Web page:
Merritt: Among other skills, they should be very comfortable in the water, should be able to tread water, and float on their back and front. At our facility, I like for them to be able to swim at least one length of our competition pool—25 yards.
BU Today: What are the signs that a swimmer is in distress or drowning?
Merritt: There are stages that somebody goes through, and they don’t necessarily start at the beginning of the stages. Typically, someone will be swimming, but go into distress mode where they can still call out for help. A child will sink to the bottom, jump up, take a breath, sink back down, jump up, repeatedly do that, and have a panicked look on their face. I’m not a parent, but I can easily recognize that look of fear. In the next step, they are sort of bobbing up and down, just trying to catch their breath. Then you’ll see their face be just at or under the surface, their arms will be straight out, and their body will be vertical in the water with little to no supportive kick, no movement backward or forward. That’s the typical act of the drowning stage, where someone seriously needs help. If you yell out, “Are you OK?” they’re not going to be able to answer back because they’re underwater more than over. Their mind is shut down and only thinking about trying to get to where they can breathe.
An Olympic swimmer almost drowned last week. It could happen to anybody.
BU Today: I know a lot of parents who put their children in puddle jumpers or floaties. How do you feel about these?
Merritt: It depends on the purpose and the type that you’re using. I highly recommend using only a US Coast Guard–approved life vest, type II or type III. Type II, if you think back to your canoeing days, are those orange vests that wrap around your neck. Type III is the best, those are designed to take an unconscious person and get their head out of the water.
They do make puddle jumpers that are US Coast Guard–approved, but there are a lot out there that aren’t, and those are the dangerous ones. Those are the kind with the built-in wraparound floats, with floats on the arms, too. I’ve seen kids flip head over heels in them and then not be able to right themselves because of the amount of float.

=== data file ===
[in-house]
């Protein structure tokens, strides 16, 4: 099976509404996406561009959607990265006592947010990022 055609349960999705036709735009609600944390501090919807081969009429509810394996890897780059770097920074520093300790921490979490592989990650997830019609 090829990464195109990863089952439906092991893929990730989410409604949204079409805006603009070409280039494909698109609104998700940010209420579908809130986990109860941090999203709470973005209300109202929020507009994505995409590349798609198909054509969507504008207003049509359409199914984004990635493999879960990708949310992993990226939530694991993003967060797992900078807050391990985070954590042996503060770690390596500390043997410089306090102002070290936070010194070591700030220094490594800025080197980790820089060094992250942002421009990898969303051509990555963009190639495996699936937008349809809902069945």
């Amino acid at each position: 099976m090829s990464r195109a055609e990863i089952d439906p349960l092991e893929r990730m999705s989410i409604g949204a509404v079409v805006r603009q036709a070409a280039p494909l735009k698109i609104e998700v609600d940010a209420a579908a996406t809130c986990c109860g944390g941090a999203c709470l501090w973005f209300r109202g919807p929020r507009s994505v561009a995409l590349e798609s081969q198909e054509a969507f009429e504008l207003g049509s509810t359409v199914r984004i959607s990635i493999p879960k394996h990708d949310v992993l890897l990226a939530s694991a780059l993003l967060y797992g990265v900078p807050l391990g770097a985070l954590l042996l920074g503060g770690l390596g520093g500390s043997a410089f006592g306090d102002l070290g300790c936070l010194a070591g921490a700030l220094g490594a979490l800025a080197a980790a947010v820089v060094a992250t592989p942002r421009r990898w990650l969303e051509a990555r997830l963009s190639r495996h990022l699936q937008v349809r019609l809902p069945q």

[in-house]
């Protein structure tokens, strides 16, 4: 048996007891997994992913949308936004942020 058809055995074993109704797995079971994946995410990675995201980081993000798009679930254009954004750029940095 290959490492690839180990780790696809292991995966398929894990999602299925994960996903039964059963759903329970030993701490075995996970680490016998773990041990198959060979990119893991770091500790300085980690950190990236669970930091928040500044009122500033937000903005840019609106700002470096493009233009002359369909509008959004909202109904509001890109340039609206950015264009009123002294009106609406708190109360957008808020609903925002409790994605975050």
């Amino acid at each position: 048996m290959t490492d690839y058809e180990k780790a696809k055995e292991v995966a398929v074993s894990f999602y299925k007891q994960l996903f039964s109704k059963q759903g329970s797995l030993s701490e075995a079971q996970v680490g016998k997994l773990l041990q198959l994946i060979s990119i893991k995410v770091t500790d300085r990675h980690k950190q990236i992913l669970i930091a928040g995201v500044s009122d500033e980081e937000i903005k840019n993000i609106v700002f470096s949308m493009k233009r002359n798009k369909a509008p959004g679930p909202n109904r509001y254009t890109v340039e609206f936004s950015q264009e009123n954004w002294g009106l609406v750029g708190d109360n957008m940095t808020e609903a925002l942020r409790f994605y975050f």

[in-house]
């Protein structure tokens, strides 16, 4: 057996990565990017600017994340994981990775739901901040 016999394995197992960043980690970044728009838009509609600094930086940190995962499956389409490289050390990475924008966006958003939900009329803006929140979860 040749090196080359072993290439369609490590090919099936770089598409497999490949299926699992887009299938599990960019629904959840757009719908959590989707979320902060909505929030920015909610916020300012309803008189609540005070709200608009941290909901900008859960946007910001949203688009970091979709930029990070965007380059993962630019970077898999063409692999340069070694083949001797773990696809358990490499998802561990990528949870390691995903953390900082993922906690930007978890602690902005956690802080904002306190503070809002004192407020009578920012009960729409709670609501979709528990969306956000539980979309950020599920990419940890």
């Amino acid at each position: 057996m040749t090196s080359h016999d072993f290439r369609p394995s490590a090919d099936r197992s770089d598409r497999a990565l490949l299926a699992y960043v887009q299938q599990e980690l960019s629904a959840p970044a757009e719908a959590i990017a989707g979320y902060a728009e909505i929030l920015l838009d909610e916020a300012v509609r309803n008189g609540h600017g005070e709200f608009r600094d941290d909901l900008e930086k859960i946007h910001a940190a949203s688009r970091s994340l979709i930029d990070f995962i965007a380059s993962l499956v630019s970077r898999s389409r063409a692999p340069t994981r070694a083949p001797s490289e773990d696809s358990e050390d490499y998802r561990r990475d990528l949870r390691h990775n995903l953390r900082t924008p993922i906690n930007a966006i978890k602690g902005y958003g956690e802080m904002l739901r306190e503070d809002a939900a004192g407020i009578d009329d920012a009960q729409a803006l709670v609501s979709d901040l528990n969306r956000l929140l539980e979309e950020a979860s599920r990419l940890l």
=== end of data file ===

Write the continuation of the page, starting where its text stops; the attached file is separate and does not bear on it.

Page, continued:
BU Today: What are your best water safety tips heading into the July 4th holiday?
Merritt: Dress your children in colorful, bright swim clothes, especially if you’re going into murky water like a river or ocean or lake—that way they’re easier to spot under water. Wear sunscreen, and reapply often. A lot of people don’t think about this, but the ocean water can be extremely cold. Hypothermia is a real thing, even when it’s 90 degrees outside. When children are in cold water, you’ll start to see their lips turning blue and they will start shivering uncontrollably, especially if they’re jumping in and out of the water. Have them come out of the water and warm up. Also, look for heat exhaustion and heat stroke—make sure they’re drinking water and resting in the shade sometimes.
Above all else, watch your kids. Too often I hear stories of kids drowning and the parent was sitting on the side reading a book. If you have a pool or access to water, make sure that it is locked up and fences are secured. Water is very fun and I highly encourage it. It’s great exercise, low impact. But be careful, use the buddy system, and make sure everybody is watching out for each other.
FitRec currently offers adult swim lessons, an early-morning workout for competitive swimmers, and daily open recreation swimming. Children’s swim lessons will be available in the fall; keep an eye on their website for more information when it becomes available.